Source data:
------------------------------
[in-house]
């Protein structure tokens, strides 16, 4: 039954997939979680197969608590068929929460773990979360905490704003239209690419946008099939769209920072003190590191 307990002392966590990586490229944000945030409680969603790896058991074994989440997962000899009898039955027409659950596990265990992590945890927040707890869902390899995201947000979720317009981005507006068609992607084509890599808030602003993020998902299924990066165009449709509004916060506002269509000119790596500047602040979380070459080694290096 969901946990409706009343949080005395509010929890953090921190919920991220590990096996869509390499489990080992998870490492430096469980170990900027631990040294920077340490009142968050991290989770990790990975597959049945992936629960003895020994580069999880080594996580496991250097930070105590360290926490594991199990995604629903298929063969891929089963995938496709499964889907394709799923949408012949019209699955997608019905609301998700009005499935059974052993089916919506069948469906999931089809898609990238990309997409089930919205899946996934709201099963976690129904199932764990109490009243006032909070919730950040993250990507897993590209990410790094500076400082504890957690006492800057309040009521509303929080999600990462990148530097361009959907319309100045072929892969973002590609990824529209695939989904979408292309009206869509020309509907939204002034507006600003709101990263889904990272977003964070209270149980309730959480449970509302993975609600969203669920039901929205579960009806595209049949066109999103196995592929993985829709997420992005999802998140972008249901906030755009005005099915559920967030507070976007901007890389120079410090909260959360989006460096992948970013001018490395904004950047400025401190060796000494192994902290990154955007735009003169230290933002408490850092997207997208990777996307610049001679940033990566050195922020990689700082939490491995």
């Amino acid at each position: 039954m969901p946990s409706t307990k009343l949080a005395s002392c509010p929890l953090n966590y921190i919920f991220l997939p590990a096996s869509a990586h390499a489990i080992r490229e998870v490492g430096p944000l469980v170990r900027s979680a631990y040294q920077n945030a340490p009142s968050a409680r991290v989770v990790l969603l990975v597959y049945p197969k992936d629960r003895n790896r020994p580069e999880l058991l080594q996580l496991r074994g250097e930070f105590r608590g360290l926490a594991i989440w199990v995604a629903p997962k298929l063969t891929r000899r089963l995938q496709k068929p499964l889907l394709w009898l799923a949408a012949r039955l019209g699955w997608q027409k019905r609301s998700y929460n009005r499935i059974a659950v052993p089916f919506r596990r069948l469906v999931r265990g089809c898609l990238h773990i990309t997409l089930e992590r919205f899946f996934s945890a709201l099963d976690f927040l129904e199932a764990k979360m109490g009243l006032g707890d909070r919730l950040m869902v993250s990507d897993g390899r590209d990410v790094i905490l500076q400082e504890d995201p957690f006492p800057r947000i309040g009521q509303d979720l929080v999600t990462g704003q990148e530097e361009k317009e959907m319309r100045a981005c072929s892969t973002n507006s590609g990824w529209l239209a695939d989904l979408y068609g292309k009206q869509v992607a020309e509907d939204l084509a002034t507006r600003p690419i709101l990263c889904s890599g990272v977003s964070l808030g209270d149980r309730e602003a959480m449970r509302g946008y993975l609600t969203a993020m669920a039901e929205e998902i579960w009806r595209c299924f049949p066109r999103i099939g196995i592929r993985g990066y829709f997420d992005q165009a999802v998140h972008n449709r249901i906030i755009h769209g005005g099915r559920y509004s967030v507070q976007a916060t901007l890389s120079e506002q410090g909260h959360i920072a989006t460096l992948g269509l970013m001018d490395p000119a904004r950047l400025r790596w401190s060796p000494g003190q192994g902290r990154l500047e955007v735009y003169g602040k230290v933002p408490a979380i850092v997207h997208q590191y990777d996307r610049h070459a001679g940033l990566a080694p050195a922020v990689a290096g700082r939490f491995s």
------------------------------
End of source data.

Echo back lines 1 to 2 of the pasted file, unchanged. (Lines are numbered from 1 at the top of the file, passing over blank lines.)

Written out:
[in-house]
């Protein structure tokens, strides 16, 4: 039954997939979680197969608590068929929460773990979360905490704003239209690419946008099939769209920072003190590191 307990002392966590990586490229944000945030409680969603790896058991074994989440997962000899009898039955027409659950596990265990992590945890927040707890869902390899995201947000979720317009981005507006068609992607084509890599808030602003993020998902299924990066165009449709509004916060506002269509000119790596500047602040979380070459080694290096 969901946990409706009343949080005395509010929890953090921190919920991220590990096996869509390499489990080992998870490492430096469980170990900027631990040294920077340490009142968050991290989770990790990975597959049945992936629960003895020994580069999880080594996580496991250097930070105590360290926490594991199990995604629903298929063969891929089963995938496709499964889907394709799923949408012949019209699955997608019905609301998700009005499935059974052993089916919506069948469906999931089809898609990238990309997409089930919205899946996934709201099963976690129904199932764990109490009243006032909070919730950040993250990507897993590209990410790094500076400082504890957690006492800057309040009521509303929080999600990462990148530097361009959907319309100045072929892969973002590609990824529209695939989904979408292309009206869509020309509907939204002034507006600003709101990263889904990272977003964070209270149980309730959480449970509302993975609600969203669920039901929205579960009806595209049949066109999103196995592929993985829709997420992005999802998140972008249901906030755009005005099915559920967030507070976007901007890389120079410090909260959360989006460096992948970013001018490395904004950047400025401190060796000494192994902290990154955007735009003169230290933002408490850092997207997208990777996307610049001679940033990566050195922020990689700082939490491995």